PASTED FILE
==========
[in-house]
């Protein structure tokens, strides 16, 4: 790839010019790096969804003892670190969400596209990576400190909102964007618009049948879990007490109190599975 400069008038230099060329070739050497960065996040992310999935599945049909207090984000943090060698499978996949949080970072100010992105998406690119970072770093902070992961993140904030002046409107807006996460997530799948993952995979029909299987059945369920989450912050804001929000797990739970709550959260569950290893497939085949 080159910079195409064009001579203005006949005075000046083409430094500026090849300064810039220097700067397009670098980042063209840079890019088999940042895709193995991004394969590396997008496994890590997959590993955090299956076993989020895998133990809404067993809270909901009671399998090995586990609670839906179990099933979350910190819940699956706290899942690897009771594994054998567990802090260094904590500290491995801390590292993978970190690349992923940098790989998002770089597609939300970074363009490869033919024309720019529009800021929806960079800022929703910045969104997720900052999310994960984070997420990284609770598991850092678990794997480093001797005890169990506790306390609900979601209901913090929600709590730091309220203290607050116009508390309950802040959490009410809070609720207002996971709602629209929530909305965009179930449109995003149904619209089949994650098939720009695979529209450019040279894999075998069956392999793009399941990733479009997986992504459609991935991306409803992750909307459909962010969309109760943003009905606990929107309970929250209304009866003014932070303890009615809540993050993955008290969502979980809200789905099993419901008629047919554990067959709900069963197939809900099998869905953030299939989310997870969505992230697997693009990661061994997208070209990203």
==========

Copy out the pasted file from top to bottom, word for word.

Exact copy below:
[in-house]
């Protein structure tokens, strides 16, 4: 790839010019790096969804003892670190969400596209990576400190909102964007618009049948879990007490109190599975 400069008038230099060329070739050497960065996040992310999935599945049909207090984000943090060698499978996949949080970072100010992105998406690119970072770093902070992961993140904030002046409107807006996460997530799948993952995979029909299987059945369920989450912050804001929000797990739970709550959260569950290893497939085949 080159910079195409064009001579203005006949005075000046083409430094500026090849300064810039220097700067397009670098980042063209840079890019088999940042895709193995991004394969590396997008496994890590997959590993955090299956076993989020895998133990809404067993809270909901009671399998090995586990609670839906179990099933979350910190819940699956706290899942690897009771594994054998567990802090260094904590500290491995801390590292993978970190690349992923940098790989998002770089597609939300970074363009490869033919024309720019529009800021929806960079800022929703910045969104997720900052999310994960984070997420990284609770598991850092678990794997480093001797005890169990506790306390609900979601209901913090929600709590730091309220203290607050116009508390309950802040959490009410809070609720207002996971709602629209929530909305965009179930449109995003149904619209089949994650098939720009695979529209450019040279894999075998069956392999793009399941990733479009997986992504459609991935991306409803992750909307459909962010969309109760943003009905606990929107309970929250209304009866003014932070303890009615809540993050993955008290969502979980809200789905099993419901008629047919554990067959709900069963197939809900099998869905953030299939989310997870969505992230697997693009990661061994997208070209990203």